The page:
Three years after being on the Solheim Cup team, I was back at Q School. I felt worthless. I kept asking myself: What am I doing? Why do I keep putting myself through this? I had just graduated from college the year before and had been struggling with a lot of decisions. I was living in Las Vegas, alone, and I was miserable. My college friends were getting jobs and moving up in the world. My friends on tour were all performing better than I was. I was happy that all of them were accomplishing great things, but I couldn’t help but feel like I was falling behind. At a young age, I thought that this life was meant for me, and at that very moment, it was slipping through my fingers. Teeing it up for a tournament wasn’t exciting anymore. The little white golf ball that was once my best friend became my biggest fear. I became terrified, anxious and sick to my stomach at the thought of stepping on a golf course.

Worried for my future, I started looking up job opportunities, telling my mom that if I didn’t get my card back, I was done. I had played so poorly that I had to go back to Second Stage of Q School before advancing to Q Series. Thankfully, I made it through. And while the following season was marginally better, I still failed keep my card.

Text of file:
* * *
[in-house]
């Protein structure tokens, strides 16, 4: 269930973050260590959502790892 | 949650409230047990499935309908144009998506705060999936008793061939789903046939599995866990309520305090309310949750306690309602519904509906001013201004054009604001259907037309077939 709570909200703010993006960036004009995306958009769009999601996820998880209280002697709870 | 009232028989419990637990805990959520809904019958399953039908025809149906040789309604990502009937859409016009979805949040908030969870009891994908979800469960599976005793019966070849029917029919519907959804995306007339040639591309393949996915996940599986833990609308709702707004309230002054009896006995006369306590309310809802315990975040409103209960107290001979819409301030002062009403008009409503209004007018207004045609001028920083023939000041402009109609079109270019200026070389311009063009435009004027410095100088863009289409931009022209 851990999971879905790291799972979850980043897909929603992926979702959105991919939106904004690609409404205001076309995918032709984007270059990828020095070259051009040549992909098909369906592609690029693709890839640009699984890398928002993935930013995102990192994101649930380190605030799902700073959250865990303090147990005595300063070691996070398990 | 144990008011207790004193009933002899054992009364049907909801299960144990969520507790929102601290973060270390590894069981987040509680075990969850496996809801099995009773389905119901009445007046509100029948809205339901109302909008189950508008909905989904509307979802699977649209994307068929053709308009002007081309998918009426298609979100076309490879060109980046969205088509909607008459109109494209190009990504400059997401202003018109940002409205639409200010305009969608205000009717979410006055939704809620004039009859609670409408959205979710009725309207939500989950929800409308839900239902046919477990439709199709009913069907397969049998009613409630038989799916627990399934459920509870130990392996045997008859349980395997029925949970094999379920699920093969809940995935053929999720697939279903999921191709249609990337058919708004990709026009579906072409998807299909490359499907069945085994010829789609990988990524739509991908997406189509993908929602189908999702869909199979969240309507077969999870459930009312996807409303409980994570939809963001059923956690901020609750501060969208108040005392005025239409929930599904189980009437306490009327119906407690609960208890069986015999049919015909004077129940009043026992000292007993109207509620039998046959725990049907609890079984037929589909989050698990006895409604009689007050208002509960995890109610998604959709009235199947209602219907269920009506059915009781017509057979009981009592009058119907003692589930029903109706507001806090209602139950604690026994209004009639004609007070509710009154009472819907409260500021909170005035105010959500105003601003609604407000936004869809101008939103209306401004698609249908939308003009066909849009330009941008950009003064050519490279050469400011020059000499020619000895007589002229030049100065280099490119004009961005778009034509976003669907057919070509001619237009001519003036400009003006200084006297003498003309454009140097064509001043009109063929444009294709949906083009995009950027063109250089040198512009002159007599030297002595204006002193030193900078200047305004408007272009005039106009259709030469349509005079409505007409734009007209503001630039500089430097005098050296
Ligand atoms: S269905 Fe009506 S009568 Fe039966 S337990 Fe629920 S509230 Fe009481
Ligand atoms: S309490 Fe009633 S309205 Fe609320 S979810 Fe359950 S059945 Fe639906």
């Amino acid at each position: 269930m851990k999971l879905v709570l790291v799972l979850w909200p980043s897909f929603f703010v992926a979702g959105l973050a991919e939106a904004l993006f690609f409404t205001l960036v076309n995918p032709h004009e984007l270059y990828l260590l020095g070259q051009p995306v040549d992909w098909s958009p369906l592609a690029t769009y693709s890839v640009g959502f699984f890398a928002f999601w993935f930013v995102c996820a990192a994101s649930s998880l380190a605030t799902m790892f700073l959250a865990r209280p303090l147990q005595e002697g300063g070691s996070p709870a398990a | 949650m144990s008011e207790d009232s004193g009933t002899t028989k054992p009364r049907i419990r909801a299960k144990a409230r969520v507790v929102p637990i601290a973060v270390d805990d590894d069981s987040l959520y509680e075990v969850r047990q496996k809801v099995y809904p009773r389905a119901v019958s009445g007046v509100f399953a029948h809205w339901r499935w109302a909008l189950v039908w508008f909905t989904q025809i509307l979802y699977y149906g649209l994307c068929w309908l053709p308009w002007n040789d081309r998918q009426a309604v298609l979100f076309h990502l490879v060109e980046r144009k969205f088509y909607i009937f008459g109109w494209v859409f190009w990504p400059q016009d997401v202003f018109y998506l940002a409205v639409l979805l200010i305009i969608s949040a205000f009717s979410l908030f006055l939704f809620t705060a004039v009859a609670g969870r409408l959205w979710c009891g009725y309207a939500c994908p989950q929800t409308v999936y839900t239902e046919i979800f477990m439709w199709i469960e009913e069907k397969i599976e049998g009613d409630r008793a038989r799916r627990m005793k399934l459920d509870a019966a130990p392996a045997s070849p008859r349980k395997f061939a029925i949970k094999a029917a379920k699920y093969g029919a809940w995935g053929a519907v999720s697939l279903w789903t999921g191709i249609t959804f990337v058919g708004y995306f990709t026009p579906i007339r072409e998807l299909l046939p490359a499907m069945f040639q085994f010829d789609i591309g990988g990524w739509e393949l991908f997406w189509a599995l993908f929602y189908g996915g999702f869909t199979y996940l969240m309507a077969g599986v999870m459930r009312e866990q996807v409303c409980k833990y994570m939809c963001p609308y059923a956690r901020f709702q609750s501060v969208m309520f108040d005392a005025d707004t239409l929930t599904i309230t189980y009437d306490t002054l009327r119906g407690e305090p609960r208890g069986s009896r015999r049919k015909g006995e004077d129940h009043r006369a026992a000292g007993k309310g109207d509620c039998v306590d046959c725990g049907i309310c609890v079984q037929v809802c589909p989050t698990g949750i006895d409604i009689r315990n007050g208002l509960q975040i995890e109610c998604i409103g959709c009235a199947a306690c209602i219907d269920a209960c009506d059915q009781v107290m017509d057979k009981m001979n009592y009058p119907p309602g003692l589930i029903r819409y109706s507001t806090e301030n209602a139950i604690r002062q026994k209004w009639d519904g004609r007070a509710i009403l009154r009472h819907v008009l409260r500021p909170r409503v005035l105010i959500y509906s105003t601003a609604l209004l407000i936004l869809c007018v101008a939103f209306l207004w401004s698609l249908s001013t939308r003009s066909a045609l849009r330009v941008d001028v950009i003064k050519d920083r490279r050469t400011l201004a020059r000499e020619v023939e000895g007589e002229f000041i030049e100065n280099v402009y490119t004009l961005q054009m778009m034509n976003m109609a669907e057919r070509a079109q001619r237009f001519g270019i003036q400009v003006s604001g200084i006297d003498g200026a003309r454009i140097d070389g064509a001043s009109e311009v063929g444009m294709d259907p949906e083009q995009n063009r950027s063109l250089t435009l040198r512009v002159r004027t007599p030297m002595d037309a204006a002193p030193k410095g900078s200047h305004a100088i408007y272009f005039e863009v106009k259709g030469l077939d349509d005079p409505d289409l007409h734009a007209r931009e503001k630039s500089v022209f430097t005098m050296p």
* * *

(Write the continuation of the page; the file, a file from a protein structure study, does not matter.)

The end of 2019 was when I truly considered calling it quits, but my parents encouraged me, “Give it one more year and we’ll see what happens.”

The first event of the year in 2020 was when I felt all-consumed by the game of golf. With my conditional status, I had to Monday qualify to get into the field for the first time ever, and had a plan set up for the year. I made it through and knew that if I just made the cut that week, I would get reshuffled up and get into more fields. But on the drive to the course for the opening round, excitement turned into fear, and I had a panic attack. Every mile I got closer to the course; the more anxiety overcame my body. I couldn’t breathe and I could hardly see with all the tears streaming down my face. The feelings became so overwhelming that I began to look at the concrete barrier on the interstate and considered crashing my car into it, because I would rather have been in the hospital than have to tee off and compete. In that moment, anywhere else besides the golf course felt safe.

That was my rock bottom.